A CMS program meant to boost reimbursement in areas where healthcare providers pay the lowest employee wages may not be focused on the hospitals that most need the added funds, according to a new federal audit.
HHS' Office of Inspector General on Wednesday suggested the hospital wage index shoud target rural hospitals and providers operating at low or negative margins. The report found rural hospitals had the highest concentration of low-wage providers, which accounted for 53% of all providers in the bottom the 25th percentile.
Twenty-four states accounted for 866 of hospitals in the lowest wage quartile, according to the report. Puerto Rico and five states—Alabama, Arkansas, Louisiana, Mississippi and West Virginia—were home to 358 of those hospitals. More than 90% of those states' hospitals were in the lowest quartile of the hospital wage index.
Last August, CMS issued final rule changes to its acute-care hospital inpatient prospective payment system that included readjustments in the way the agency calculates its hospital wage index, which CMS uses to adjust Medicare payment rates to better reflect wages offered in local labor markets.
The rule change will increase the wage index among hospitals below the 25th percentile wage index value beginning in fiscal 2020 for at least the next four years in an effort to narrow the wage disparity between low-wage and higher-wage providers.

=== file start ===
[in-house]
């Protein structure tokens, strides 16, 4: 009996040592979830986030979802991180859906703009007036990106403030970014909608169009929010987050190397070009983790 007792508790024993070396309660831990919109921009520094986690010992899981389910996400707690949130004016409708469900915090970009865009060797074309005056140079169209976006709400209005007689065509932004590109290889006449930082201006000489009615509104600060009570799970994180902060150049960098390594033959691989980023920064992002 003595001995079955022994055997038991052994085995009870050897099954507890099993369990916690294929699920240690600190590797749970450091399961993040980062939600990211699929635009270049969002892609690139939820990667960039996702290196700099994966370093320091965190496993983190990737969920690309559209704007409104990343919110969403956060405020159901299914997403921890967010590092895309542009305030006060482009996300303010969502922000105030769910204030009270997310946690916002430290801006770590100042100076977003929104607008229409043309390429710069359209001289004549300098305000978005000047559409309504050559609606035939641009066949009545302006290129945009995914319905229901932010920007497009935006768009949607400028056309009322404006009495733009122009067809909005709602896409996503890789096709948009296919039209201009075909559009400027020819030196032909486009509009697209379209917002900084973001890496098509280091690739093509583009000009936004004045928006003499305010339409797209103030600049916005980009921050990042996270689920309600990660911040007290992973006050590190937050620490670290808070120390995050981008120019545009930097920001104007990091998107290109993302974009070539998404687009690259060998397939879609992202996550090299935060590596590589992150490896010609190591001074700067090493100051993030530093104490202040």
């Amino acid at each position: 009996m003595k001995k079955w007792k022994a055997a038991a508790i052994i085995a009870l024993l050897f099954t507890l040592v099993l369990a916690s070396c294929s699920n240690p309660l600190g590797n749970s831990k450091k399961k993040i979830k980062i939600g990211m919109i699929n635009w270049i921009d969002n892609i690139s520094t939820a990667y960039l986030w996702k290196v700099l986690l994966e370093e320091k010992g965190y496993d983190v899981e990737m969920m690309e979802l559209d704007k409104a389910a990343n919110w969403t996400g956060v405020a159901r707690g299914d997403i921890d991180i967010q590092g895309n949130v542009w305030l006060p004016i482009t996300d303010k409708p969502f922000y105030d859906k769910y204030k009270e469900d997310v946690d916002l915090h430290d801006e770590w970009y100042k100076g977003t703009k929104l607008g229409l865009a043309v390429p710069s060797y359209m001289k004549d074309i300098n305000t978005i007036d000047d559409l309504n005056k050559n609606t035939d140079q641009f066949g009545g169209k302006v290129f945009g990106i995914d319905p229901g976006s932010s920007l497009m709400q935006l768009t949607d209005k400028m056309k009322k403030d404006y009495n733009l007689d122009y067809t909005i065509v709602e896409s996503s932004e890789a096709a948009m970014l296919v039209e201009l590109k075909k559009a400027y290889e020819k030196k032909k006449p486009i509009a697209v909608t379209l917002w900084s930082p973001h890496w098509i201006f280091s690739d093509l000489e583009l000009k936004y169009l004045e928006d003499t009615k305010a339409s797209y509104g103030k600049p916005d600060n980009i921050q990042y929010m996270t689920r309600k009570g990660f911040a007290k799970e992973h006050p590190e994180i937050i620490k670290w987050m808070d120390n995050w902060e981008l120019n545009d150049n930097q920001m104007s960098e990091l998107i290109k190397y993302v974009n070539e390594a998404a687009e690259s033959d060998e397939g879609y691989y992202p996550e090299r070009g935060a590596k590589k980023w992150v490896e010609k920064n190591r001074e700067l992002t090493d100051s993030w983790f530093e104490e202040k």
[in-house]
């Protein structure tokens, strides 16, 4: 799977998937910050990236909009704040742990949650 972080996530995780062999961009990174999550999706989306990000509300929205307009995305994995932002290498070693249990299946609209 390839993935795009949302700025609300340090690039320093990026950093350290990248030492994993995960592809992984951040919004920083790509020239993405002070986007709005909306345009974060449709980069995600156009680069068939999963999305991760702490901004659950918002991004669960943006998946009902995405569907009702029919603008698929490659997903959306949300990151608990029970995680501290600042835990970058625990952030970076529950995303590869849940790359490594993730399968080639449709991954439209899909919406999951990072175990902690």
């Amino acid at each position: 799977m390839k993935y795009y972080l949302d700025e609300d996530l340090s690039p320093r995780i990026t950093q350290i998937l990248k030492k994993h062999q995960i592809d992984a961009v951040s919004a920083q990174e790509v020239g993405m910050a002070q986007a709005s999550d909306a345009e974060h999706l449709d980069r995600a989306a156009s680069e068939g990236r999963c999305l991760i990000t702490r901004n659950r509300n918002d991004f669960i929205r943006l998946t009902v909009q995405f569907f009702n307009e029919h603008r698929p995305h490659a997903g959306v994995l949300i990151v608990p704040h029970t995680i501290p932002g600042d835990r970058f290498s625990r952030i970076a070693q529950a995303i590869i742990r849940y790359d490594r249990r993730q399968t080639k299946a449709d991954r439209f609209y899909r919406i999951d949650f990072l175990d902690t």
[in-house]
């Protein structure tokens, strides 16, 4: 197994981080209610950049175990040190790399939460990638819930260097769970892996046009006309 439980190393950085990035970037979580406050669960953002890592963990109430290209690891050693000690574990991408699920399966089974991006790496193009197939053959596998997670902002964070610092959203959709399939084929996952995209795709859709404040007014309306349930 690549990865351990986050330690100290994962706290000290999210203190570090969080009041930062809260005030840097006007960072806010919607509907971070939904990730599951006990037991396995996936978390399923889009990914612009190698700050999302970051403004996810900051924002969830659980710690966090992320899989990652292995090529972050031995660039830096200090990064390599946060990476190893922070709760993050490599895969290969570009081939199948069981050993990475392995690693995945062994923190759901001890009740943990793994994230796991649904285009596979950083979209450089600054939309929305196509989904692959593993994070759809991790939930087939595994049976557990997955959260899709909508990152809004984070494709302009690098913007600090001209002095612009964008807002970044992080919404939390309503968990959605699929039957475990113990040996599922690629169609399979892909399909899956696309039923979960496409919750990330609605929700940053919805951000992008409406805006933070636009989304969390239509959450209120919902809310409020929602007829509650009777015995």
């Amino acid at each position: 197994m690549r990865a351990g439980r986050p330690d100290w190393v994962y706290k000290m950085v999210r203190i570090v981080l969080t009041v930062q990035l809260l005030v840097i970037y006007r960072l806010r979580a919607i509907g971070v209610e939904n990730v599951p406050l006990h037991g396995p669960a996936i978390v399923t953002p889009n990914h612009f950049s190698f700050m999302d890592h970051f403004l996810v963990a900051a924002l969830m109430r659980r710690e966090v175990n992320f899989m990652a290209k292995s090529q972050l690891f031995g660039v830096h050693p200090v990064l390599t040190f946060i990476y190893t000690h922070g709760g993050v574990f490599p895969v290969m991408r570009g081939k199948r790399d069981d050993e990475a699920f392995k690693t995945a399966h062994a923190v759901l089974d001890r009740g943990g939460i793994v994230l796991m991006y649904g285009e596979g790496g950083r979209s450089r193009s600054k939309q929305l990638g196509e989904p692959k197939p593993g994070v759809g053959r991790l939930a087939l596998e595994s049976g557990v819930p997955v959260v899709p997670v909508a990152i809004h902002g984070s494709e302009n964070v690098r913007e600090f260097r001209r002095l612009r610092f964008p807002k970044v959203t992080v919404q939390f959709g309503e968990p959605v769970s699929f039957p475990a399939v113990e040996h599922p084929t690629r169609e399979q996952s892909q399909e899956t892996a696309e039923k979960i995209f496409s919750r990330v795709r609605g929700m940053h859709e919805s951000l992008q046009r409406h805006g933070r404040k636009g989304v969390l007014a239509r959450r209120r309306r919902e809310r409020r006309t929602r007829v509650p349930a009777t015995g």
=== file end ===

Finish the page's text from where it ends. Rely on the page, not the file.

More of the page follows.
"The Trump administration is providing relief to rural communities and addressing payment policies that have disadvantaged rural hospitals, making it harder for them to stay open and provide care to the one in five Americans living in rural areas," CMS Administrator Seema Verma said in a statement when the rule changes were announced.
States with hospitals in the bottom quartile for employee wages also had the lowest state minimum wage amounts, with 17 only meeting the federal minimum wage of $7.25 an hour. No state that had a hospital in the bottom quartile had a minimum wage above $8.75.
More than half of the hospitals in the bottom quartile were located in states that did not expand Medicaid for all adults earning up to 138% of the federal poverty level.
While states with hospitals at the bottom for wages shared many common characteristics, the report found a lot of variation in terms of their fiscal performance. Profit margins among hospitals with wage index values in the bottom quartile ranged from a low of negative 133% to a net positive of 47%.
The report found large disparities in the average hourly wages of individual providers located within area wage indexes. In Kentucky, the average hourly wage for acute-care hospitals in the bottom quartile spanned from $44 an hour to $25 an hour.
"CMS could consider studying why some hospitals in a particular area were able to pay higher wages than other hospitals in the same area, prior to the implementation of the bottom quartile wage index adjustment," according to the report.
The inspector general report recommended CMS monitor wage data over the new few years to determine whether wage increases are occurring as a result of the wage index adjustment but acknowledged the impact in the first year may not be seen due to the financial impact of the COVID-19 pandemic.